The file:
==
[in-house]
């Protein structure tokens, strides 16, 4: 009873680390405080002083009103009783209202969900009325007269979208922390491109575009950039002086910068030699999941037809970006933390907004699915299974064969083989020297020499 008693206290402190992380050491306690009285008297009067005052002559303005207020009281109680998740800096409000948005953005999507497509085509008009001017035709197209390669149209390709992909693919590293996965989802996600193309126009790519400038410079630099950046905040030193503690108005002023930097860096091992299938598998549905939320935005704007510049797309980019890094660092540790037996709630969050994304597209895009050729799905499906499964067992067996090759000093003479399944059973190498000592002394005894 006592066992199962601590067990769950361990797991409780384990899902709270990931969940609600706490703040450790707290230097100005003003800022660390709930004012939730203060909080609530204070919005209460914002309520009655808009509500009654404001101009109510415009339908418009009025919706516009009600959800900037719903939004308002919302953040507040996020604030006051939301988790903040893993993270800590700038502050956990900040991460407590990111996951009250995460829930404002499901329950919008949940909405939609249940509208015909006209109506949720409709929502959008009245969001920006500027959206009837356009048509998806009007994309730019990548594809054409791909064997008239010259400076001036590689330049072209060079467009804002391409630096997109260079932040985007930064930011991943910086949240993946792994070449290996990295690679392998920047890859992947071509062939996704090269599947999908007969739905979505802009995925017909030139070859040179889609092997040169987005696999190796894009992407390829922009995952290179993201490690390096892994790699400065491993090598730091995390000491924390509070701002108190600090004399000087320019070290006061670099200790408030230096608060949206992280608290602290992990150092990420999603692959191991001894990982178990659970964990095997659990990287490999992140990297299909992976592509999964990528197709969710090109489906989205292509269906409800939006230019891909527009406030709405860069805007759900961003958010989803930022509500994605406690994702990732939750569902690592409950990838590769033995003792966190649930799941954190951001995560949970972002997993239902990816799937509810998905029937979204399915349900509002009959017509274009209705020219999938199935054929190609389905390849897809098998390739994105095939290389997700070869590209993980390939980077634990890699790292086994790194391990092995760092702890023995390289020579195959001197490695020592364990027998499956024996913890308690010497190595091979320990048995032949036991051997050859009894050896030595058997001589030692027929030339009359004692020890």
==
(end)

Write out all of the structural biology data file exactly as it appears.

[in-house]
């Protein structure tokens, strides 16, 4: 009873680390405080002083009103009783209202969900009325007269979208922390491109575009950039002086910068030699999941037809970006933390907004699915299974064969083989020297020499 008693206290402190992380050491306690009285008297009067005052002559303005207020009281109680998740800096409000948005953005999507497509085509008009001017035709197209390669149209390709992909693919590293996965989802996600193309126009790519400038410079630099950046905040030193503690108005002023930097860096091992299938598998549905939320935005704007510049797309980019890094660092540790037996709630969050994304597209895009050729799905499906499964067992067996090759000093003479399944059973190498000592002394005894 006592066992199962601590067990769950361990797991409780384990899902709270990931969940609600706490703040450790707290230097100005003003800022660390709930004012939730203060909080609530204070919005209460914002309520009655808009509500009654404001101009109510415009339908418009009025919706516009009600959800900037719903939004308002919302953040507040996020604030006051939301988790903040893993993270800590700038502050956990900040991460407590990111996951009250995460829930404002499901329950919008949940909405939609249940509208015909006209109506949720409709929502959008009245969001920006500027959206009837356009048509998806009007994309730019990548594809054409791909064997008239010259400076001036590689330049072209060079467009804002391409630096997109260079932040985007930064930011991943910086949240993946792994070449290996990295690679392998920047890859992947071509062939996704090269599947999908007969739905979505802009995925017909030139070859040179889609092997040169987005696999190796894009992407390829922009995952290179993201490690390096892994790699400065491993090598730091995390000491924390509070701002108190600090004399000087320019070290006061670099200790408030230096608060949206992280608290602290992990150092990420999603692959191991001894990982178990659970964990095997659990990287490999992140990297299909992976592509999964990528197709969710090109489906989205292509269906409800939006230019891909527009406030709405860069805007759900961003958010989803930022509500994605406690994702990732939750569902690592409950990838590769033995003792966190649930799941954190951001995560949970972002997993239902990816799937509810998905029937979204399915349900509002009959017509274009209705020219999938199935054929190609389905390849897809098998390739994105095939290389997700070869590209993980390939980077634990890699790292086994790194391990092995760092702890023995390289020579195959001197490695020592364990027998499956024996913890308690010497190595091979320990048995032949036991051997050859009894050896030595058997001589030692027929030339009359004692020890």